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The nineteenth floor.

‘Paanch rupya.’ The dent in the kevlar was roughly the size and shape of a five rupee coin. It was also nearly a crack, and placed where it was, two inches inches below the heart, would be fatal if not for the added fortifications to the chest and rib areas. Even if the shell didn’t find its way past the midnight-shaded armor, the risk of trauma injury was too high. Through the frayed latex, he rubbed the almost-hole thoughtfully with a gloved finger while considering the plan of attack.
He was on the nineteenth floor, by the window. He couldn’t help looking outside, at the sea and the monument beside it. It would have been a lovely night, but for the stench of gunpowder and corpses, and a fog of despair cloaking the Gateway. He took a step inside, his eyes adjusting to the darkness. His boot immediately stepped into something wet, a macabre puddle splashing viscous fluid onto steel-toe.
He fished out a candle-sized stick and snapped it roughly with his teeth, even as his left hand undid a length of cord. The bright neon-yellow glow from the stick instantly illuminated the scene: first his teeth, and then the room. The first body lay two feet away from him, next to the writing desk, whole except for the head. He closed his eyes for a second. Not in silent prayer, but, his fingers flicking a button near his temple, to turn up the infra-red. There’s only that much neon can do, he thought wryly, tucking the yellow stick into his belt, alongside the oval buckle.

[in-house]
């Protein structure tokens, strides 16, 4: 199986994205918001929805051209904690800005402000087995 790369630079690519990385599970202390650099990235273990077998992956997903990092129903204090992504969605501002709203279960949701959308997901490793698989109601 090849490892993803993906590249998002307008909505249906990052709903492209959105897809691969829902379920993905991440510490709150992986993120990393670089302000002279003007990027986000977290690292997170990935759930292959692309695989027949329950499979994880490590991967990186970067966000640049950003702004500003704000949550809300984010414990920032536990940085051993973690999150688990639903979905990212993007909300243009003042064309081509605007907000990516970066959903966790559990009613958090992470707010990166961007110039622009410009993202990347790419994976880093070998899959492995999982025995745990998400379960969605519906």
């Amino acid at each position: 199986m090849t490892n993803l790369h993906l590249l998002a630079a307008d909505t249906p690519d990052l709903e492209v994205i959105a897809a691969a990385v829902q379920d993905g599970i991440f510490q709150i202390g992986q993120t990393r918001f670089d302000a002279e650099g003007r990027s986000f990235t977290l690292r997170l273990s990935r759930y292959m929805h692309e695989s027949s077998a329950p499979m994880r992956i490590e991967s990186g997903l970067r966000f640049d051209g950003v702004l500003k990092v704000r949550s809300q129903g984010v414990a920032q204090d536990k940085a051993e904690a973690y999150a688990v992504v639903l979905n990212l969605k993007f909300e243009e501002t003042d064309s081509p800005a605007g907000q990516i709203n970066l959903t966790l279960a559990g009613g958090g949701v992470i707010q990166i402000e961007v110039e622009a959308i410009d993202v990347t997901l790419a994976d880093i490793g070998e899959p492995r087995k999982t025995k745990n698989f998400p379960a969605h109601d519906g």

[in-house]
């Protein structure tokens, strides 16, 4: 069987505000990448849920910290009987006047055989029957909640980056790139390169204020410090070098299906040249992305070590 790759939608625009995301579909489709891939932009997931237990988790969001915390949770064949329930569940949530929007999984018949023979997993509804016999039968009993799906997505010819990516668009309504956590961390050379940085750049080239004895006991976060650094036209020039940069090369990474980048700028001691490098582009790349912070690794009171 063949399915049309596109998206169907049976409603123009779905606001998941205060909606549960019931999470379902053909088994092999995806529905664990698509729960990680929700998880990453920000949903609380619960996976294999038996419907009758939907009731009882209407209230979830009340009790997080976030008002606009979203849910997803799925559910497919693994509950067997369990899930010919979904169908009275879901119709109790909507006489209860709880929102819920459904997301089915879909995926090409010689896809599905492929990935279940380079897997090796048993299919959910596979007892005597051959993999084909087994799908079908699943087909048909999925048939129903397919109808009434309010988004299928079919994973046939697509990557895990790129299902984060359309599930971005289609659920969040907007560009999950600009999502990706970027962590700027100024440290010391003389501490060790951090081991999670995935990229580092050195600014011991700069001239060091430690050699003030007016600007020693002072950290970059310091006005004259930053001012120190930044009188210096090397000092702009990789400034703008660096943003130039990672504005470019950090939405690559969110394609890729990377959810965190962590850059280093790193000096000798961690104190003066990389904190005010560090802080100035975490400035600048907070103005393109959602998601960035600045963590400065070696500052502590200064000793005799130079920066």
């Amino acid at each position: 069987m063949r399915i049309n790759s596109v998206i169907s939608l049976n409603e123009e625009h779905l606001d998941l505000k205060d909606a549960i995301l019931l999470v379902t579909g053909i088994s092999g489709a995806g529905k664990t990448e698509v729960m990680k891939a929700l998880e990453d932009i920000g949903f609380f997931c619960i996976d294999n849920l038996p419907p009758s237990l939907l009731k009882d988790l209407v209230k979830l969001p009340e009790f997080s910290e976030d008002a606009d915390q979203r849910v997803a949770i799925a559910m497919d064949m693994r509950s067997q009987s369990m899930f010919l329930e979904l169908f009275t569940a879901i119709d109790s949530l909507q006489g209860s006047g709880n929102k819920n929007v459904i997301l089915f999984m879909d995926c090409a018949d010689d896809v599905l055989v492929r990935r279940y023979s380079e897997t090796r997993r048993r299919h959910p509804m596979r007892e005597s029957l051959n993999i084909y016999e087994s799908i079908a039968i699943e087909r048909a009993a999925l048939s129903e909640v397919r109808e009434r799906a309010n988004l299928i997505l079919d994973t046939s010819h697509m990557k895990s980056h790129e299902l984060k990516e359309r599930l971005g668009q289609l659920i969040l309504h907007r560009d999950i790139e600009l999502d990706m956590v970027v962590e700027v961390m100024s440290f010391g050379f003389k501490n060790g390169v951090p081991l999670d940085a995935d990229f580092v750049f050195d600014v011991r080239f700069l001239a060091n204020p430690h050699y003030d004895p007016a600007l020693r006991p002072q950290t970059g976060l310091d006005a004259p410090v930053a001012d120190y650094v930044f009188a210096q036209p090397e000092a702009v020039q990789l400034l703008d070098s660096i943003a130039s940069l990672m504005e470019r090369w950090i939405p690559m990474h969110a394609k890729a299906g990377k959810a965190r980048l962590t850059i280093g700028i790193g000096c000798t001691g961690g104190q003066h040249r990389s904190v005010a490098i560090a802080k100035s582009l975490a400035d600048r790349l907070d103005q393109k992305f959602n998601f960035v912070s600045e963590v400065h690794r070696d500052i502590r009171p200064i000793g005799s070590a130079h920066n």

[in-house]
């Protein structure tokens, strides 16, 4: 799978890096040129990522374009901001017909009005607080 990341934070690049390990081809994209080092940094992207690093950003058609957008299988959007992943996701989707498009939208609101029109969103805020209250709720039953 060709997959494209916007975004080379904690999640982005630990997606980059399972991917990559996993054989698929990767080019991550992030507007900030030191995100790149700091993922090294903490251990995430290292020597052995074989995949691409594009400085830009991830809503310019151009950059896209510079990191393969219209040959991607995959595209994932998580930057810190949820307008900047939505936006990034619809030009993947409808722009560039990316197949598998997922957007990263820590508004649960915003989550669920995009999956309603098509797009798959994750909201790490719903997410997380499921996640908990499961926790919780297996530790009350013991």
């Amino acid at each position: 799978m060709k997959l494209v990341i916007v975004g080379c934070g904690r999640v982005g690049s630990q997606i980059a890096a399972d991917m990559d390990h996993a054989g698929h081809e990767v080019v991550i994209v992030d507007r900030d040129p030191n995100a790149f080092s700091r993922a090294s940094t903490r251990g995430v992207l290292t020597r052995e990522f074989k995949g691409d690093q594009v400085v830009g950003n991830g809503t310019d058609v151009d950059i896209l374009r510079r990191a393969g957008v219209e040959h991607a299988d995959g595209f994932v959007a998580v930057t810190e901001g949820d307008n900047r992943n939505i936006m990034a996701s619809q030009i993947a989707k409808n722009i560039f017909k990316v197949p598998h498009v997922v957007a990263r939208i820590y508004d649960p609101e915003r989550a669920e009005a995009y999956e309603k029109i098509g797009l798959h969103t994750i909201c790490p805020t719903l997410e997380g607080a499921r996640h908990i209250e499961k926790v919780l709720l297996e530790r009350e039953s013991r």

He stepped forward towards the bed and looked at the other body. Female, in her fifties. In the red tint of the eyewear, the neon of the stick and the pool of crimson she was lying in, her cotton nightgown was the colour of death: noone could tell what it originally used to be. Powder blue, he sighed, rebuking himself for watching all that sensationalist news coverage. ‘War,’ the bastards on TV called it, giving these nutjobs such a spotlight. An empty Kalashnikov shell clattered near his feet. And there were footsteps outside the door.